Travels of Marco Polo. It also addresses WH.1 (b) and (e), in that the
students are evaluating the Mongolian homeland’s physical geography
from looking at pictures of Mongolia and evaluating cultural interactions
between societies in East Asia and Europe.
Values for this Lesson: It is the firm opinion of the author of this lesson that it is not the job of,
nor is it at all appropriate for, teachers to indoctrinate their students
with their own or society’s set of values. For this reason, students will
be encouraged to identify, consider the merits of and argue logically for
different ethical and political values—but values will never be presented
as objective imperatives to be taught and tested. In this lesson, the
students will evaluate the merits of empire in the context of the Yuan
Dynasty’s impact on the Chinese people.
- What is an empire?
- How did the Mongolian empire facilitate cultural exchange?
- What was the effect of the Yuan Dynasty on the Chinese people?
- The Mongolian Empire Power Point Presentation
- Mongolian Empire Slot Notes
Accommodations: A copy of the Slot Notes with the first letter in each blank will be given to
students who need extra organizational help in taking notes. Any other
accommodations that may be necessary for learners with disabilities will be
addressed on a case by case basis.
a. The Hook – In order to pique student interest, the class will be asked to reflect upon three
different terms that nearly all students should be at least somewhat familiar with (even if
their knowledge of the term is in a different context – e.g. the water game “Marco Polo”- as
these can be used as prior knowledge and tied in to the historical context as metaphors).
Each student will write individual his or her immediate thoughts when presented with the
words “empire,” “Marco Polo” and “Genghis Khan.” The instructor will facilitate discussion
about each term, being sure to emphasize that the largest empire in human history was the
Mongolian empire (most students will be sure to mention Rome as their first reaction to the
word empire) and the main criteria for empire. In addition, the instructor can draw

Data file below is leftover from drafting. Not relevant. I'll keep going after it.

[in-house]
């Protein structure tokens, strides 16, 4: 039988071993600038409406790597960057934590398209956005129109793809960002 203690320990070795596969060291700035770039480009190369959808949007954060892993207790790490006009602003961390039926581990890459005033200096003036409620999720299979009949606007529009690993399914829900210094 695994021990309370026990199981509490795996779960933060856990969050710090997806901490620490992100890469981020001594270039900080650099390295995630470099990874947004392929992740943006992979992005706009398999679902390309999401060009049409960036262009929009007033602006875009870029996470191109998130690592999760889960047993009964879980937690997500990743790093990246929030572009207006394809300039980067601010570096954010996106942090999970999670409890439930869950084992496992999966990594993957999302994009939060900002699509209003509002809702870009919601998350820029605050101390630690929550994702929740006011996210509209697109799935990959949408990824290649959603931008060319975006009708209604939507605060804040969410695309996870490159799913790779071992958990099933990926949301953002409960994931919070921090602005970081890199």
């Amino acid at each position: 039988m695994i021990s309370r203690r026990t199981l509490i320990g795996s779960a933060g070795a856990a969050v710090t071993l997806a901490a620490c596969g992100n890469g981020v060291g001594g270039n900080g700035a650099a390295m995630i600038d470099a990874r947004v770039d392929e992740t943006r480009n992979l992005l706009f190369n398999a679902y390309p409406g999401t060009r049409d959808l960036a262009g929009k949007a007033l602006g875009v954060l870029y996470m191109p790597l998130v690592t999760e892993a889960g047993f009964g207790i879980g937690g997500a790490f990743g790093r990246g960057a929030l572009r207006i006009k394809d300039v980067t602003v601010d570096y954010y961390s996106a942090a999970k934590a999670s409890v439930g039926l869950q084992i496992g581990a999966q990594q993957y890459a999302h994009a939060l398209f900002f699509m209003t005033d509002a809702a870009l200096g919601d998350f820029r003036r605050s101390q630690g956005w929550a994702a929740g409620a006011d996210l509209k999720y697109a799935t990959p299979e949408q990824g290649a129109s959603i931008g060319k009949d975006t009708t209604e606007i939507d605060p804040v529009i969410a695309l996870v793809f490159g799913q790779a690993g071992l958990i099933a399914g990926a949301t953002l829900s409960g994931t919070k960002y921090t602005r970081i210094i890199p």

connections between the water game Marco Polo and the Italian explorer, because in the
water game you are searching territory blindfolded and Marco Polo was wandering
unfamiliar lands in search of foreign societies and diverse peoples.
b. Lesson Activities – This lesson consists of an interactive note-taking Power Point
presentation. The students will constantly be called upon to answer questions and provide
their own opinions and evaluations of the topics. In their slot notes they will have spaces
and opportunities to reflect upon their own opinion of the Yuan Dynasty’s net affect on the
Chinese people. The instructor will be sure to be clear on what needs to be filled in to the
notes without directly giving students the correct answer, so that they make inferences and
their attention is maintained.
c. Lesson closure – To review the material covered in this interactive lecture, the students will
be asked to write down the answers to four “Check for Understanding” questions that will
be collected as an exit slip and graded for participation. The teacher will read the answers in
order to get feedback on the effectiveness of the lesson.
Assessment Strategies: The teacher will constantly monitor student understanding through constant
questioning, discussion and student-led inquiry. In addition, the teacher will
collect exit slip questions at the end of the lesson in order to check for student